At Moolah, we do our part to be the best credit card processing for small businesses, and part of that is keeping on top of how the industry is changing. With attention to the ever-changing landscape that is the financial services industry, there is occasionally a chance to learn how things are done in other markets in other countries, while at the same time learning about how things are done here in the US.
One such opportunity has arisen in the form of Monzo, one of the UK’s most up and coming financial institutions. Monzo recently announced its plans to enter the US. It’s a testament to just how globally connected the world of finance is becoming. Monzo is a truly mobile-only institution, with no brick-and-mortar locations in the UK.
Certain little hiccups are really only a problem if you align more with the “old way” of banking; for example, money will have to be transferred into a Monzo account from another US bank account if you can’t get your salary paid into your Monzo account through direct deposit, something not too likely to slow down the average consumer that already uses direct deposit and Zelle or other digital money transfers. With a raft of services and features designed to help the average consumer better manage money, transfer money to their friends, and pay for things, Monzo aims to change the way finances work, all without bank branches.
While everything about Monzo feels new, there is in fact competition here across the pond. Simple, which has been on the scene ¬¬¬for a while, is a branchless bank that is leading the charge for putting all those complicated financial processes inside your smartphone. Chime is another rapidly growing competitor that promotes bank-free money management.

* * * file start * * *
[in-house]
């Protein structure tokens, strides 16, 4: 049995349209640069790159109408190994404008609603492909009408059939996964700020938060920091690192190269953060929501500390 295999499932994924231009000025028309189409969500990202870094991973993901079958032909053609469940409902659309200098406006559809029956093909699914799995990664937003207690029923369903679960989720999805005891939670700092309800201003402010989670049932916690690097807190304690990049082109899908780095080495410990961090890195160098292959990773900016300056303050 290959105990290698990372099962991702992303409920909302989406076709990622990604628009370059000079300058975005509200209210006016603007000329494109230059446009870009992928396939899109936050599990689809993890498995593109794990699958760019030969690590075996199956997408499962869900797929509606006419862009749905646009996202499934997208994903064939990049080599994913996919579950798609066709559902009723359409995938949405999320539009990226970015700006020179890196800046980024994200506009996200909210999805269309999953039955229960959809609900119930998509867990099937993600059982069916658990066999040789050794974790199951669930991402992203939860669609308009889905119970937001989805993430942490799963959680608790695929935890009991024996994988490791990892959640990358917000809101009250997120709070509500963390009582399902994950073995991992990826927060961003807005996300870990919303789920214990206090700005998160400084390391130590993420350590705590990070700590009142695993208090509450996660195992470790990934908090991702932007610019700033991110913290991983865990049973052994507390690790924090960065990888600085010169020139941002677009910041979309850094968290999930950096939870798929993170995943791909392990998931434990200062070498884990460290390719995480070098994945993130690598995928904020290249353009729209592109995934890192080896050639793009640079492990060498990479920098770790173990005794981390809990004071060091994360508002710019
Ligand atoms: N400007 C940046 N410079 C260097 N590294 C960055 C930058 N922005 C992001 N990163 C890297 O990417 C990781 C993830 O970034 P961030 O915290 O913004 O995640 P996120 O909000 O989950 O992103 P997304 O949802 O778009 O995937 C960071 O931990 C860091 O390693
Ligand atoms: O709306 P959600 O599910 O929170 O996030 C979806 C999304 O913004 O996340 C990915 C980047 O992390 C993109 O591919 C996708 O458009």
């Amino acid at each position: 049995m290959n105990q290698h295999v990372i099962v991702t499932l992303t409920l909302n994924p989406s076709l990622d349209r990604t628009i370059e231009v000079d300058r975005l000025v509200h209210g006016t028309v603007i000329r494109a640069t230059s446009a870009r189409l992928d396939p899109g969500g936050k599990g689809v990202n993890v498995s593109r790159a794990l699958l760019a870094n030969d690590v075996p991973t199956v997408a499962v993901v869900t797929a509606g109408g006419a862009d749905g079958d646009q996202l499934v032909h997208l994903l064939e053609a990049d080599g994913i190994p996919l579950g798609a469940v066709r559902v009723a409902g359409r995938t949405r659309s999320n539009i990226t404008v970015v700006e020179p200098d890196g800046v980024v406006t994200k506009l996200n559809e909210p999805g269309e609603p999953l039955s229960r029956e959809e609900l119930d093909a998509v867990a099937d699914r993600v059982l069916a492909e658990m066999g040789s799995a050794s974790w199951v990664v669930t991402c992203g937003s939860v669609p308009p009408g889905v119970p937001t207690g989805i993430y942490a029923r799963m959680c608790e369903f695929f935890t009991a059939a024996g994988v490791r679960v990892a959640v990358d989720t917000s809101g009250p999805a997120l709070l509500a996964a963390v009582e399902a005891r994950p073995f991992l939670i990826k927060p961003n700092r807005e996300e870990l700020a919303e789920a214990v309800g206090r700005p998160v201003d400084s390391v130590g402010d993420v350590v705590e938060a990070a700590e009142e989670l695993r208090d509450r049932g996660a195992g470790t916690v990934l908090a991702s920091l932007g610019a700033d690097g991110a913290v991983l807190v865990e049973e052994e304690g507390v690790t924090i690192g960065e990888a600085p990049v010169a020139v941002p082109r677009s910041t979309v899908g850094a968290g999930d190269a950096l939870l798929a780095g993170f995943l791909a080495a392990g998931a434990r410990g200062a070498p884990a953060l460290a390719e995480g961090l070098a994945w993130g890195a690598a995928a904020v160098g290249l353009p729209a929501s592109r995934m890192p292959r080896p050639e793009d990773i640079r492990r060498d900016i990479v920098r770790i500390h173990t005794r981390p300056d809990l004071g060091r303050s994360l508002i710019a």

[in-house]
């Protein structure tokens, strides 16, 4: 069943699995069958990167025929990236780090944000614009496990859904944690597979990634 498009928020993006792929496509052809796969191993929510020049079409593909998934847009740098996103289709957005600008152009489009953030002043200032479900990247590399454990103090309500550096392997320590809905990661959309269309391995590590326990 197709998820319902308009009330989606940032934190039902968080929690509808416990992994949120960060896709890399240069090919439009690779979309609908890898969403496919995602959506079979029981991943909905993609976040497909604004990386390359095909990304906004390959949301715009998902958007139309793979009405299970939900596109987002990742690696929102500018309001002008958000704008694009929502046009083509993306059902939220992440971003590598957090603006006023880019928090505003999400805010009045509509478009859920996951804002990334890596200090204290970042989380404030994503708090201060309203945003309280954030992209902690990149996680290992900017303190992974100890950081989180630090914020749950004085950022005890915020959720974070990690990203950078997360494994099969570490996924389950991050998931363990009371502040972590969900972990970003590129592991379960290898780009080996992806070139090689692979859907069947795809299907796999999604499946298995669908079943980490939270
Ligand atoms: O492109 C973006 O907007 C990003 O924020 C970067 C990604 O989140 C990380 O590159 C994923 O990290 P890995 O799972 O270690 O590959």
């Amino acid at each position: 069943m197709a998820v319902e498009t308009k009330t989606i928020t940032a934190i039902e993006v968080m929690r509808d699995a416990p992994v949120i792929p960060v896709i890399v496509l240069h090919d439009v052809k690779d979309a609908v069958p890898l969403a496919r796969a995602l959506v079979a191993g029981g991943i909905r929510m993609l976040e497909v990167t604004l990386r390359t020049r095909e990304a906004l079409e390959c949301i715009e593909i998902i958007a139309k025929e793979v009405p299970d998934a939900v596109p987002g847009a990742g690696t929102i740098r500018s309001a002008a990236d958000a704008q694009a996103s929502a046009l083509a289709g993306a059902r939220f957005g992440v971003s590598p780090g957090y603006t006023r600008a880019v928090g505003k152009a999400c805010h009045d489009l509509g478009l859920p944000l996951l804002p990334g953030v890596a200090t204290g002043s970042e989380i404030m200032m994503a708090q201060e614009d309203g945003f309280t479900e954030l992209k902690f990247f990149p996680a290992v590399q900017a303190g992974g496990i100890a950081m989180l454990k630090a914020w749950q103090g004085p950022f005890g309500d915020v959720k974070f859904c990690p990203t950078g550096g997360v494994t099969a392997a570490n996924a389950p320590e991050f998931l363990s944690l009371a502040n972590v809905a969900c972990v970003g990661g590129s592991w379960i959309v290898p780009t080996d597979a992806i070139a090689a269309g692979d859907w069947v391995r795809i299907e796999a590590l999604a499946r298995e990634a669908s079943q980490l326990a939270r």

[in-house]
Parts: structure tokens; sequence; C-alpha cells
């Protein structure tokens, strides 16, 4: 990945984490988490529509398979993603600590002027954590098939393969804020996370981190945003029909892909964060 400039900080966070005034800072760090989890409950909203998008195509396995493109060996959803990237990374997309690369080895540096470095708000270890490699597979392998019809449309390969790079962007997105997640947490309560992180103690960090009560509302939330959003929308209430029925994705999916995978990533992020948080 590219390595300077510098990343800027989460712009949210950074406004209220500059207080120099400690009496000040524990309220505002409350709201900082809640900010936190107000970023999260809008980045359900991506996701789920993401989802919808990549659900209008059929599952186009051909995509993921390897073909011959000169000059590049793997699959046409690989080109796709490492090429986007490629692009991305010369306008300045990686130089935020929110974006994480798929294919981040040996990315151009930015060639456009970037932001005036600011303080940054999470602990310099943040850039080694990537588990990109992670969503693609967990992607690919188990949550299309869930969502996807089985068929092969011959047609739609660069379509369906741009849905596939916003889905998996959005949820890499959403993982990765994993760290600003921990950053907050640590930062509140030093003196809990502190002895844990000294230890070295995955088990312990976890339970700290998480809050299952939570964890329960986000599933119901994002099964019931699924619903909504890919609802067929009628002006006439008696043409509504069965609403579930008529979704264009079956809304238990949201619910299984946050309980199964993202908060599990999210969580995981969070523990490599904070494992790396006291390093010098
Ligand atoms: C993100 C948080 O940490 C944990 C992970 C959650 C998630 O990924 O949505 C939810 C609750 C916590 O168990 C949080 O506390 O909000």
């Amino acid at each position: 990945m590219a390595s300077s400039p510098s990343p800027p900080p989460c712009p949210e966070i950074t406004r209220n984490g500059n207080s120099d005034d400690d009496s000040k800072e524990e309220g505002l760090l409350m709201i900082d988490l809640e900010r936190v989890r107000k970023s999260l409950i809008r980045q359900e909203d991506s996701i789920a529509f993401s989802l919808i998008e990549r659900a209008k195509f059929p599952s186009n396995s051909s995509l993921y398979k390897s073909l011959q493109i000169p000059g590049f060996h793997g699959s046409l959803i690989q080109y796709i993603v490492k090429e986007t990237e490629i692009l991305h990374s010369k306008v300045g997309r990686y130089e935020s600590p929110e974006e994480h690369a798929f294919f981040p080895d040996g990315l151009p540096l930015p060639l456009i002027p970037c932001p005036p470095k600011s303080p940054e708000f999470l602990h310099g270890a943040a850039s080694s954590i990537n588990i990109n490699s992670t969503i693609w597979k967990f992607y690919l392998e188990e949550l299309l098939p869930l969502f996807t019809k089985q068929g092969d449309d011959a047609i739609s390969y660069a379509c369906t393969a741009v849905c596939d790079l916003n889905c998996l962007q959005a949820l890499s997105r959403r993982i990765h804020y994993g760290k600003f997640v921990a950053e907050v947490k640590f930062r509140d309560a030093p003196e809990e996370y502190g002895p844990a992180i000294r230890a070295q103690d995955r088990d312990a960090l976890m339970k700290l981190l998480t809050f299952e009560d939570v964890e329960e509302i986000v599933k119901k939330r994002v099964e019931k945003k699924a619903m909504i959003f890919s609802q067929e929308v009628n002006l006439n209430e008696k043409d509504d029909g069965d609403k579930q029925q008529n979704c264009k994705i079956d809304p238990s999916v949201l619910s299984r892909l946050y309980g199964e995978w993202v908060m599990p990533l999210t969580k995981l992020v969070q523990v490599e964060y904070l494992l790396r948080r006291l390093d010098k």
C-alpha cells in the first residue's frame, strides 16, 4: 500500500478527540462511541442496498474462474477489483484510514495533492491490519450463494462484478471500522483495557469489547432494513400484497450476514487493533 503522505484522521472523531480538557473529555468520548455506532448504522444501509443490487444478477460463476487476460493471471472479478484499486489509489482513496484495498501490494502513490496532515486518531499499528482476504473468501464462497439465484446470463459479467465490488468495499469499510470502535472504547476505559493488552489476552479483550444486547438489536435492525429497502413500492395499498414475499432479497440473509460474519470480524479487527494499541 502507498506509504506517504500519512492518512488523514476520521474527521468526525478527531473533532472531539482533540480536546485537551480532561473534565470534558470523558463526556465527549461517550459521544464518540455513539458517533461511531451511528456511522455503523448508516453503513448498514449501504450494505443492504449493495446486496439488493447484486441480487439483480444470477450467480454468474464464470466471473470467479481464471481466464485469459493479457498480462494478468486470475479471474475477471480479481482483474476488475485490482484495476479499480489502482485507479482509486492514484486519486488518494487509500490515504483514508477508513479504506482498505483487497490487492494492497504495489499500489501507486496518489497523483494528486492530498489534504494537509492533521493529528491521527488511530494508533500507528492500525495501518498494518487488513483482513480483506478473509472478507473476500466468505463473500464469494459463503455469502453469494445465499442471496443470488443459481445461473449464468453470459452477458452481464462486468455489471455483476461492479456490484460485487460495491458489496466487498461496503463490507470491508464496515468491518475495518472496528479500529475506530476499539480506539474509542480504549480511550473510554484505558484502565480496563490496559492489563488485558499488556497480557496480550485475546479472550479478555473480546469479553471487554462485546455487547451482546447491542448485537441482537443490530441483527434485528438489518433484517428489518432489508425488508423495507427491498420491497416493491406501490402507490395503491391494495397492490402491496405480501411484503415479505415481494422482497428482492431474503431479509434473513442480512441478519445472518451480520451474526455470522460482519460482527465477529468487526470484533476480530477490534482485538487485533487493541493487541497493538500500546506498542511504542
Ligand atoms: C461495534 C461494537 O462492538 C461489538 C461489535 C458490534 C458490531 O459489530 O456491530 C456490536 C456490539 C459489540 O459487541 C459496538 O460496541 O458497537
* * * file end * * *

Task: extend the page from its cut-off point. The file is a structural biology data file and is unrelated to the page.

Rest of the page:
Monzo, like many UK banks, retailers, and consumers, has been relying on contactless cards for payments for a good while. This poses something of a conundrum for Monzo as they move into the US market, where contactless cards are yet to really be adopted in earnest. A 2018 report has figured that just 3% of cards out there have contactless payment ability—we’ve only just made the transition over to EMV chip technology a few years ago! Compare this to an impressive 64% of cards in the UK that are touchless. The choice, then, is to push the US market forward or fall in step with the older technology of the US market.
Another hurdle is that at rollout, the bank won’t have integration with Apple Pay or Google Pay, which might slightly disincentivize some against its use.
On the small business side, the very first step you’ve got to take is being able to accept these touchless payments, whatever the card or app being used. Moolah makes it easy for you by delivering the best credit card processing for small businesses, as well as the best tech for your business, like the Poynt Smart Terminal, which enables you to accept touchless NFC payments. Do your part, and you’ll be ready for any bank that crosses the pond.